Tecoma stans Image title

These are perennial herbs often used as a short border for lawn or ground cover or dividing beds from roads, walks or paths. These herbs often stand frequent trimming. They consist of live material like the dwarf plants or inert material like bricks, stone slabs or corrugated iron sheets.  The common evergreen edges used for edging are Eupatorium and Alternanthera.  Justicea is capable of standing rainfed or drought conditions.  Pilea, dwarf marigold and dwarf Coleus are also used as edges in rockeries.

                                                            Dwarf marigold Image title

Suitable plants as informal edgings
Achillea tomentosa and A. tonbellata
Alyssum saxatile
Bellis perennis varieties
Campanula, all dwarf species
Dianthus deltoids, D. squarrosus, etc.
Geranium farreri and G. sanguineum
Gypsophila repens
Hypericum olympicum
Iberis sampervirens
Linum salsoloides
Phlox subulata varieties
Polyanthus varieties
Priumula pulgaris varieties

Conservatory or summer house 
It is made of wood and iron to the size of the glass house. It can be located in a cool shady place. Shade loving plants are mainly grown in pots which are highly priced for the ornamental foliage. It is also called as green house and glass house. It helps to create a special environ with cool, airy, humid and marshy soil for shade loving, moisture loving and water loving plants. The root of such structure is made of wooden reapers, angle irons and concrete poles and covered with mesh or natural creepers. A tank or water trough is constructed at the center to increase humidity and few benches are provided for the display of plants.  Such structures can be erected under a partial shade preferably.

Sunken garden 
It is formed by taking the advantage of a natural depression. The depression is made into different tiers over which ground covers, edges, flower beds and small herbs may be grown. At the center of depression, a pond or pool is formed to grow water plants.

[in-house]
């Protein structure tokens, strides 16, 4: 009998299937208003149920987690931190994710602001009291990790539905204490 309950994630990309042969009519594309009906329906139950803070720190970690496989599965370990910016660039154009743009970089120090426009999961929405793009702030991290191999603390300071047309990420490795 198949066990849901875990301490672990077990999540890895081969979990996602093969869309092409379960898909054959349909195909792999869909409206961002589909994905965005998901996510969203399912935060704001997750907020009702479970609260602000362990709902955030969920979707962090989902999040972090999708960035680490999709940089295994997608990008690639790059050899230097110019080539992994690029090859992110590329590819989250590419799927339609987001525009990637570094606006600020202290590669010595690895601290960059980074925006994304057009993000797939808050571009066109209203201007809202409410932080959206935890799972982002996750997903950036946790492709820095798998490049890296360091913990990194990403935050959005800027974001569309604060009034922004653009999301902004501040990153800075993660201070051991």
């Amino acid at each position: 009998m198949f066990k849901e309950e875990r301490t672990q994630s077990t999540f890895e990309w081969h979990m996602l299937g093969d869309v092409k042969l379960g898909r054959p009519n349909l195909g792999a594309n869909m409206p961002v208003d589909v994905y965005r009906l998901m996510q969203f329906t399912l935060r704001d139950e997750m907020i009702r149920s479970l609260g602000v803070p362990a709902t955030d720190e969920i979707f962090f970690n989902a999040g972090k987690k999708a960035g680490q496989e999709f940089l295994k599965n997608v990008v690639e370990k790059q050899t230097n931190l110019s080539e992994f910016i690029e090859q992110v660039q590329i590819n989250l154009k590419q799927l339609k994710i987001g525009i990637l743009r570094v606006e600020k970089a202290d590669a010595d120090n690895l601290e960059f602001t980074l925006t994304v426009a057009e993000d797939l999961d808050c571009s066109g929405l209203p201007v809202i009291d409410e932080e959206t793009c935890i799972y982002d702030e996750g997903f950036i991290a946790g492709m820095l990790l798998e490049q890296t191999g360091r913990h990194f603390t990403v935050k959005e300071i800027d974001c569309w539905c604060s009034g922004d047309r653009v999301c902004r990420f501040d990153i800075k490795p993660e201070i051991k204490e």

Rock garden 
A rock garden is the arrangement of rocks with plants grown in the crevices. Its bold ruggedness is a pleasant contrast to the softness of the flowers. The stones help the plants in retaining their moisture and keep­ing their roots cool. In plains, on the sunny side some of the cacti & succulents; Lantana, Setcreasea, Verbena, etc can be grown successfully. Ferns and some indoor plants also look natural on the rockery slopes in shade.

                                                            Lantana camera Image title

Water garden 
It may have a water course, a water pond and a water foun­tain or any one or more of these features, harbouring water loving and marsh plants. Water gardens, no matter, how tiny, are extremely effective in beautifying the landscape. Water lilies (Nymphaea) are the most popular water plants.Another aspect to be considered is the depth of water.  The large tank is around 3-5 m deep at the deepest point.  A reflecting garden pool is preferably shallow with a depth of 25-30 cm. If hydrophytic plants are to be grown, varying depths have to be provided in the same pond, which may range from 15 to 90 cm, the deepest portion allotted to lotus and water lilies.  In shallow pockets and galleries, swamp plants such as Typha and Cyperus are accommodated.  Salvinia, Pista and other floating plants may be conveniently added to this grouping. Provision is necessary to prevent rain water and through it silt entering into the pool. A slightly raised rim to a height of 10 cm will be helpful in this regard. Provision to drain the pool by providing an outlet at its floor level will help to clean it, as often as is necessary.

                                                            Water garden Image title

Two level garden / Formal garden 
This is also called as an "Italian style" or 'scroll' garden. It is symmetric with two tiers, the down tier is grown with flower beds, edges, etc. and a small pond at the centre. The upper tier is decorated with flowering shrubs, hedges, etc.

Japanese garden 
Japanese garden is mainly divided into three types namely

  1. Mountain garden
  2. Island garden
  3. Tea garden

The paths and roads in these gardens are narrow and bushy plants are grown along the path to provide concealment. Islands are interconnected by bridges made up of stones or bamboo or stems of palms. The mountains are the source of water located at one side of the garden. River stones, water plants, bamboo, dwarf trees, stone lanterns are the components in these gardens. Bamboos, cycads are the commonly found ornamental plants in this garden.

Garden adornments
There are several garden adornments and accessories such as fountains, statues, garden seats, ornamental posts and pillars, arches and pergolas, trellises, hanging baskets, tubs, vases and urns with plants which make the garden more enjoyable. Playing of a fountain is an interesting feature in a garden and the water in the cistern should be kept clean. Garden seats made up of stones, concrete or metal are placed under the tree. Handsome tubs, vessels and urns are utilized to display plants in conspicuous places. Arbours, arches, pergolas and trellises serve as support to several beautiful plants and to dispel monotony in garden. Arbours are usually open in all sides. Very often a long wall or the end of a pergola leads to an arbour. Arches are generally erected over walks, usually at the entrance and are usually two meters in height. Pergolas are series of arches connected over a walk.